History of Memorial Day: Facts You Didn’t Know About Memorial Day

According to PBS, at least 5,000 people attended the first memorial day celebration on May 30, 1868, at Arlington National Cemetery. More than 20,000 military graves were decorated with flowers to commemorate this event. 

A 2021 AAA report posits at least 37.1 million Americans traveled home for the memorial weekend. The number is expected to increase in 2022 as it increases year to year. 

While Memorial Day is a great time to take a long weekend break to bond with your loved ones, there’s more to it than making merry! It’s a special day on the American calendar to celebrate and honor Americans who lost their lives in war. 

This guide covers the Memorial Day History and other mind-blowing facts you didn’t know. So, let’s get to it!

What is Memorial Day?

What is Memorial Day

First things first! What is Memorial Day? Memorial Day is a special day on the American calendar for honoring women and men who lost their lives in all wars. These are the civil war, World War I and II, Korean, Vietnam, Afghanistan, and the Iraq wars.

Memorial Day was previously meant to honor Americans who lost their lives while fighting in the civil war. But, the plan changed after the end of World War I to celebrate all Americans who lost their lives in all wars.

The day is a special American holiday, observed every year on the last Monday of May. The 2022 Memorial Day celebrations will be observed on Monday, May 30. 

How is Memorial Day Observed?

One of the Memorial Day traditions is hosting Memorial Day parades. The largest parades are often seen in Washington, D.C., Chicago, and New York. They’re mostly led by military personnel and veterans’ organizations’ members. 

Visiting cemeteries and memorials is another way some Americans celebrate Memorial Day. It’s not uncommon to spot them wearing a red poppy, a symbol of remembrance for those who’ve died in the war. The tradition began after World War I.

Memorial Day isn’t all about sadness. Some Americans observe it by taking weekend trips, throwing parties, and doing barbecues. The long three-day Memorial Day weekend is the unofficial beginning of summer in the United States. 

More Facts You Didn’t Know About Memorial Day

You already know the basics of Memorial Day, including why it’s observed. Below are more facts about this special day!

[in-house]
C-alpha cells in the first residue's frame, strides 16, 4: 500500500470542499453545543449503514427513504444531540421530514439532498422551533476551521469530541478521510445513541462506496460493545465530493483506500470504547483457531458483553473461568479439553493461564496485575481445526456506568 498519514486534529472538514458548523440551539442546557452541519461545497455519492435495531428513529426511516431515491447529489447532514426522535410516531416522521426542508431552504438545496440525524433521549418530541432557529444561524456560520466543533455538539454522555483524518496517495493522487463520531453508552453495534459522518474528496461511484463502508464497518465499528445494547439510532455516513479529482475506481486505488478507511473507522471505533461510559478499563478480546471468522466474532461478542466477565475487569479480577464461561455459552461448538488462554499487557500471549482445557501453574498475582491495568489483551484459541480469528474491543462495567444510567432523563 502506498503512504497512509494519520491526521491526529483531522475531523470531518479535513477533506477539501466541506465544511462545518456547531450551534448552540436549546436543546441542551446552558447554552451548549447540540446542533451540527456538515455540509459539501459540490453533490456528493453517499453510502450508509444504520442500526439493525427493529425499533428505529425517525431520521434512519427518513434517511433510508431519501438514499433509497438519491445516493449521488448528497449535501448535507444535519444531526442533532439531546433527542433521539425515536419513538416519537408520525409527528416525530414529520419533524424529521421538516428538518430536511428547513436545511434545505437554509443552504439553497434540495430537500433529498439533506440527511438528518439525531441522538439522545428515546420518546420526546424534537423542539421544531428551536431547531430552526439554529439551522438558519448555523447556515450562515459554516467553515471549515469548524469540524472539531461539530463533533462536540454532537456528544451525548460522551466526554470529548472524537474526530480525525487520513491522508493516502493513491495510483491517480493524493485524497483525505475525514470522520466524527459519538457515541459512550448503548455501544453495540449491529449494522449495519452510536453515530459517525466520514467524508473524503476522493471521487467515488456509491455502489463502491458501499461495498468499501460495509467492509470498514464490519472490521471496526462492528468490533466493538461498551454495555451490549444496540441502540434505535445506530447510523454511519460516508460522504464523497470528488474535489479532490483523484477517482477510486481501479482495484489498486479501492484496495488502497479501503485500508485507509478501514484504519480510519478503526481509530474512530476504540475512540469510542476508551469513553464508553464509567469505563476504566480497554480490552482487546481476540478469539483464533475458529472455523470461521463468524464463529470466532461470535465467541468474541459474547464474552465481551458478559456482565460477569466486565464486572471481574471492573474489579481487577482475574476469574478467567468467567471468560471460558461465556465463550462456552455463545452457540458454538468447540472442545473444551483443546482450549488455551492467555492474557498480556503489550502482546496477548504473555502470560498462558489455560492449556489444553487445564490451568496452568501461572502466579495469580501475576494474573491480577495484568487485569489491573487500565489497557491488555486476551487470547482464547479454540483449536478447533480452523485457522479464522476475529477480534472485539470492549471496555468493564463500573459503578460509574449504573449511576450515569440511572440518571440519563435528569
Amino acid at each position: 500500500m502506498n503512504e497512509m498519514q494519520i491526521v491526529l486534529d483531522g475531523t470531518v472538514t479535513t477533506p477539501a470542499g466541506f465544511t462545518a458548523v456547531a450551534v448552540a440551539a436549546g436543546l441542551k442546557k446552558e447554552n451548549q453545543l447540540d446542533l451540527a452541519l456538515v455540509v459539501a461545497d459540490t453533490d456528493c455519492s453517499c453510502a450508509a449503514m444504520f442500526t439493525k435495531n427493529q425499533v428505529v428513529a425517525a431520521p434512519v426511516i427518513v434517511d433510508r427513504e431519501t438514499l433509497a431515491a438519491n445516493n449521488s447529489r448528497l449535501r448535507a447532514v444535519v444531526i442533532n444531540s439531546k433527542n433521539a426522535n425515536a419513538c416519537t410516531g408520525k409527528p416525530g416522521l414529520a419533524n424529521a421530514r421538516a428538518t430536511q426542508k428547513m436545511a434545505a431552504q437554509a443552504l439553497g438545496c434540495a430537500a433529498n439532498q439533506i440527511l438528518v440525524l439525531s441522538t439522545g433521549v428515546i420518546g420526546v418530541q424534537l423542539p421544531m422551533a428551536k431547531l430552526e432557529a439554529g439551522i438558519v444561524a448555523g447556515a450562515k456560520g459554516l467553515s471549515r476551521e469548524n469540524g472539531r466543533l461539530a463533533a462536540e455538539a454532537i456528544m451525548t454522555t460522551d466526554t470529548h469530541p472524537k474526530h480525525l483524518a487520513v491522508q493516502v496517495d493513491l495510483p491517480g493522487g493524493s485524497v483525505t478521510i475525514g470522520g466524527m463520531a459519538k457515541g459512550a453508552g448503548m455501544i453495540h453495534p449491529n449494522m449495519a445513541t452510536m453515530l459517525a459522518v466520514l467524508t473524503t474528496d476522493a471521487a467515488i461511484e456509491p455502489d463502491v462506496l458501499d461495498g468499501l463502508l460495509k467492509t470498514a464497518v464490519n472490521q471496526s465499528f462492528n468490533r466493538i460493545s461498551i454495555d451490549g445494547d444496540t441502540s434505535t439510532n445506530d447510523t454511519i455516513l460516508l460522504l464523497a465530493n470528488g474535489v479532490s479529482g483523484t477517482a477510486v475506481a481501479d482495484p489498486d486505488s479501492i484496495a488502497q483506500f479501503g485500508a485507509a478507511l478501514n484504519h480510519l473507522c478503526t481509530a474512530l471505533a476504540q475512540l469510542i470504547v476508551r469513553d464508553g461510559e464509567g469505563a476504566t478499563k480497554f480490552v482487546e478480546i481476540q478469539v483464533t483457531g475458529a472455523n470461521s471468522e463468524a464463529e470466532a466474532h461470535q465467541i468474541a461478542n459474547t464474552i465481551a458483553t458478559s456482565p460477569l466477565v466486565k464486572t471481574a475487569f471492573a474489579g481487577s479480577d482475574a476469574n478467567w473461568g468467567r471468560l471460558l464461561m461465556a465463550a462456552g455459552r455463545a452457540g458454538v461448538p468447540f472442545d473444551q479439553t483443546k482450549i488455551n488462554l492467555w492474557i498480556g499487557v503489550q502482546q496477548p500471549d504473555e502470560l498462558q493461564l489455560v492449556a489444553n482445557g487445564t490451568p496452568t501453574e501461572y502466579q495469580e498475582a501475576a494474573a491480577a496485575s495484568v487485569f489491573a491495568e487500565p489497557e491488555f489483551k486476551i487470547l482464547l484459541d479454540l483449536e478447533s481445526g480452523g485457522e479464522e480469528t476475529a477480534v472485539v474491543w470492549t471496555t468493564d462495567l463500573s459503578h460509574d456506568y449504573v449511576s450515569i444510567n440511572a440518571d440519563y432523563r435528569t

1. The Original Name was Decoration Day

Before 1880, American soldiers would use flowers, flags, and wreaths to decorate their fallen soldier friends’ graves’. This is where the name decoration day came from. The decoration day was observed as a tradition to honor and remember them for their service. 

First forward, in the 1880s, the name was changed to Memorial Day. But it wasn’t until 1967 that it legally became known as Memorial Day.

2. It was Originally Scheduled to be Observed Every May 30

The civil war had claimed approximately 620,000 lives by 1865 when it ended. General John A. Logan called for a holiday to commemorate the fallen soldiers, which was to be observed every May 30. 

Later in 1971, the Uniform Monday Holiday Act was enacted. This moved Memorial Day alongside the other four holidays to the last Monday of May to create a three-day weekend.

3. Newly Freed Slaves First observed it in Charleston, South Carolina

The first Memorial Day celebration is believed to be observed by newly freed slaves on May 1, 1865, in South Carolina. They were joined by members of the U.S. Colored Troops and some locals.

The ceremony was marked by singing hymns and decorating their graves with flowers. According to a New York Times report, they also engraved an archway over the cemetery with “Martyrs of the Race Course.”

4. All Americans are Required to Observe a National Moment of Remembrance

The US Congress passed a law in 2001 requiring all Americans to stop whatever they’re doing at 3 pm local time on Memorial Day. This is a special way to show honor and remember these fallen soldiers for their good work.

Sadly, not all Americans observe this, considering the day’s many events. Most Americans are always busy with their loved ones making merry or traveling to pause at 3 pm local time. So, this goes unnoticed by many people.

5. It’s Not Clear Where the Tradition Began

Several American cities lay claim as the first to celebrate Memorial Day though there’s no sufficient proof. Charleston, South Carolina, and Columbus, Mississippi, claim to be the first to observe the day.

In 1966, the federal government proclaimed Waterloo, New York, as Memorial Day’s official birthplace after holding the first memorial day celebration in this location in 1866.

Wrapping Up

Memorial Day holiday is a great time to spend with family and friends. It’s a moment to commemorate deceased American soldiers and their service. As you make plans to celebrate Memorial Day weekend, don’t forget the primary reason for observing this day!

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